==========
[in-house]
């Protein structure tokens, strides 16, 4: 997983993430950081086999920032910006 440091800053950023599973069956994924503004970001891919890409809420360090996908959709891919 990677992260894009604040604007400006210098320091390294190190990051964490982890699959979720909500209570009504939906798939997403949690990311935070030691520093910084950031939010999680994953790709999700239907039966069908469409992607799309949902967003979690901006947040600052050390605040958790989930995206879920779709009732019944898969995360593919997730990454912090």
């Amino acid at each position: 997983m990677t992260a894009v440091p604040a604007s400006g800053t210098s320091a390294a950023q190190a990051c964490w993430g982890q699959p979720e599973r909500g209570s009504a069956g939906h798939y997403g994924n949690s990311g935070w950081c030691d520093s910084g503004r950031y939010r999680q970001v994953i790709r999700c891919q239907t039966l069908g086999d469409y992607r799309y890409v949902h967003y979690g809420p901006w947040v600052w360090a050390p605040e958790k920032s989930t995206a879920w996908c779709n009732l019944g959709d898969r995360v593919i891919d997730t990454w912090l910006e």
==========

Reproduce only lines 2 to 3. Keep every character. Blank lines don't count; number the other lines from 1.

């Protein structure tokens, strides 16, 4: 997983993430950081086999920032910006 440091800053950023599973069956994924503004970001891919890409809420360090996908959709891919 990677992260894009604040604007400006210098320091390294190190990051964490982890699959979720909500209570009504939906798939997403949690990311935070030691520093910084950031939010999680994953790709999700239907039966069908469409992607799309949902967003979690901006947040600052050390605040958790989930995206879920779709009732019944898969995360593919997730990454912090």
């Amino acid at each position: 997983m990677t992260a894009v440091p604040a604007s400006g800053t210098s320091a390294a950023q190190a990051c964490w993430g982890q699959p979720e599973r909500g209570s009504a069956g939906h798939y997403g994924n949690s990311g935070w950081c030691d520093s910084g503004r950031y939010r999680q970001v994953i790709r999700c891919q239907t039966l069908g086999d469409y992607r799309y890409v949902h967003y979690g809420p901006w947040v600052w360090a050390p605040e958790k920032s989930t995206a879920w996908c779709n009732l019944g959709d898969r995360v593919i891919d997730t990454w912090l910006e």